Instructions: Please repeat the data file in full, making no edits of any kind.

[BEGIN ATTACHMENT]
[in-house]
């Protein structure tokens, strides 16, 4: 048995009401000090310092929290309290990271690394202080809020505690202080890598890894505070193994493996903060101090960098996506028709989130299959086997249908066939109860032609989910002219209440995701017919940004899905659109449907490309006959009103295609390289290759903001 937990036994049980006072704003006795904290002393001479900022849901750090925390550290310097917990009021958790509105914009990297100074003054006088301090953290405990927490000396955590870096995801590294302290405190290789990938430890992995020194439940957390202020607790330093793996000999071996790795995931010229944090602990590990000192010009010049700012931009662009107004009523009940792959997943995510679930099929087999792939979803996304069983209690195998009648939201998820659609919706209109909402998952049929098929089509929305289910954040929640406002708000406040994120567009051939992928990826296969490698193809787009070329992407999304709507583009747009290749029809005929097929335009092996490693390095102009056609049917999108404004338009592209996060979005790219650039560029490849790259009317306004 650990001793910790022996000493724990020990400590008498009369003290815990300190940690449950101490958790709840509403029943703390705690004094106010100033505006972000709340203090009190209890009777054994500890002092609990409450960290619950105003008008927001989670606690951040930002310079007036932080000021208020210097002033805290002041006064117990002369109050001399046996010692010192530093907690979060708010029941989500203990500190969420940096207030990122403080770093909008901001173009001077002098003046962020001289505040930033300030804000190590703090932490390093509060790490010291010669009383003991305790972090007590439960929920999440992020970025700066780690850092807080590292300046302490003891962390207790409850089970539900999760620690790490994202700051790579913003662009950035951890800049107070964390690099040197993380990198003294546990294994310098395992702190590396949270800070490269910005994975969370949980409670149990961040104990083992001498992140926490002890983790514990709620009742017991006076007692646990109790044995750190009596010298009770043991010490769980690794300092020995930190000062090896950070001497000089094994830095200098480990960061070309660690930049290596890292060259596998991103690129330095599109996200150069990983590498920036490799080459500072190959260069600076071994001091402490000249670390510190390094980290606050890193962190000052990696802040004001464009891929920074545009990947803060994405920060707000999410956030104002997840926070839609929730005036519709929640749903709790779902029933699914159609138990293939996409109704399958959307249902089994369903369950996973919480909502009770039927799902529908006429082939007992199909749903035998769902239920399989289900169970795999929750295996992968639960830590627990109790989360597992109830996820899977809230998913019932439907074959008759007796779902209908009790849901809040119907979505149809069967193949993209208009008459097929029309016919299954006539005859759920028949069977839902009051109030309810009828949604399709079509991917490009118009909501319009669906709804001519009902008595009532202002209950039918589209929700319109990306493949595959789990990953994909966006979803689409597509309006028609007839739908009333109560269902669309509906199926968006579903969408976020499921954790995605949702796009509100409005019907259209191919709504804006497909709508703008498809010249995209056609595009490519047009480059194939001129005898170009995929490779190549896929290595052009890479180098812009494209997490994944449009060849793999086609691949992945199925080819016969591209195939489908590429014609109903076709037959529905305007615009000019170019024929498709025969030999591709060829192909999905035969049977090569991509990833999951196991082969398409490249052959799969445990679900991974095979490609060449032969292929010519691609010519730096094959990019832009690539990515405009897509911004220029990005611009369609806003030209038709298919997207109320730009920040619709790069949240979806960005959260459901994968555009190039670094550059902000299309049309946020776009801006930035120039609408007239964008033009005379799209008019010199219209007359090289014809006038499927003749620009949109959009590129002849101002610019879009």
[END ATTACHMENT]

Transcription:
[in-house]
């Protein structure tokens, strides 16, 4: 048995009401000090310092929290309290990271690394202080809020505690202080890598890894505070193994493996903060101090960098996506028709989130299959086997249908066939109860032609989910002219209440995701017919940004899905659109449907490309006959009103295609390289290759903001 937990036994049980006072704003006795904290002393001479900022849901750090925390550290310097917990009021958790509105914009990297100074003054006088301090953290405990927490000396955590870096995801590294302290405190290789990938430890992995020194439940957390202020607790330093793996000999071996790795995931010229944090602990590990000192010009010049700012931009662009107004009523009940792959997943995510679930099929087999792939979803996304069983209690195998009648939201998820659609919706209109909402998952049929098929089509929305289910954040929640406002708000406040994120567009051939992928990826296969490698193809787009070329992407999304709507583009747009290749029809005929097929335009092996490693390095102009056609049917999108404004338009592209996060979005790219650039560029490849790259009317306004 650990001793910790022996000493724990020990400590008498009369003290815990300190940690449950101490958790709840509403029943703390705690004094106010100033505006972000709340203090009190209890009777054994500890002092609990409450960290619950105003008008927001989670606690951040930002310079007036932080000021208020210097002033805290002041006064117990002369109050001399046996010692010192530093907690979060708010029941989500203990500190969420940096207030990122403080770093909008901001173009001077002098003046962020001289505040930033300030804000190590703090932490390093509060790490010291010669009383003991305790972090007590439960929920999440992020970025700066780690850092807080590292300046302490003891962390207790409850089970539900999760620690790490994202700051790579913003662009950035951890800049107070964390690099040197993380990198003294546990294994310098395992702190590396949270800070490269910005994975969370949980409670149990961040104990083992001498992140926490002890983790514990709620009742017991006076007692646990109790044995750190009596010298009770043991010490769980690794300092020995930190000062090896950070001497000089094994830095200098480990960061070309660690930049290596890292060259596998991103690129330095599109996200150069990983590498920036490799080459500072190959260069600076071994001091402490000249670390510190390094980290606050890193962190000052990696802040004001464009891929920074545009990947803060994405920060707000999410956030104002997840926070839609929730005036519709929640749903709790779902029933699914159609138990293939996409109704399958959307249902089994369903369950996973919480909502009770039927799902529908006429082939007992199909749903035998769902239920399989289900169970795999929750295996992968639960830590627990109790989360597992109830996820899977809230998913019932439907074959008759007796779902209908009790849901809040119907979505149809069967193949993209208009008459097929029309016919299954006539005859759920028949069977839902009051109030309810009828949604399709079509991917490009118009909501319009669906709804001519009902008595009532202002209950039918589209929700319109990306493949595959789990990953994909966006979803689409597509309006028609007839739908009333109560269902669309509906199926968006579903969408976020499921954790995605949702796009509100409005019907259209191919709504804006497909709508703008498809010249995209056609595009490519047009480059194939001129005898170009995929490779190549896929290595052009890479180098812009494209997490994944449009060849793999086609691949992945199925080819016969591209195939489908590429014609109903076709037959529905305007615009000019170019024929498709025969030999591709060829192909999905035969049977090569991509990833999951196991082969398409490249052959799969445990679900991974095979490609060449032969292929010519691609010519730096094959990019832009690539990515405009897509911004220029990005611009369609806003030209038709298919997207109320730009920040619709790069949240979806960005959260459901994968555009190039670094550059902000299309049309946020776009801006930035120039609408007239964008033009005379799209008019010199219209007359090289014809006038499927003749620009949109959009590129002849101002610019879009």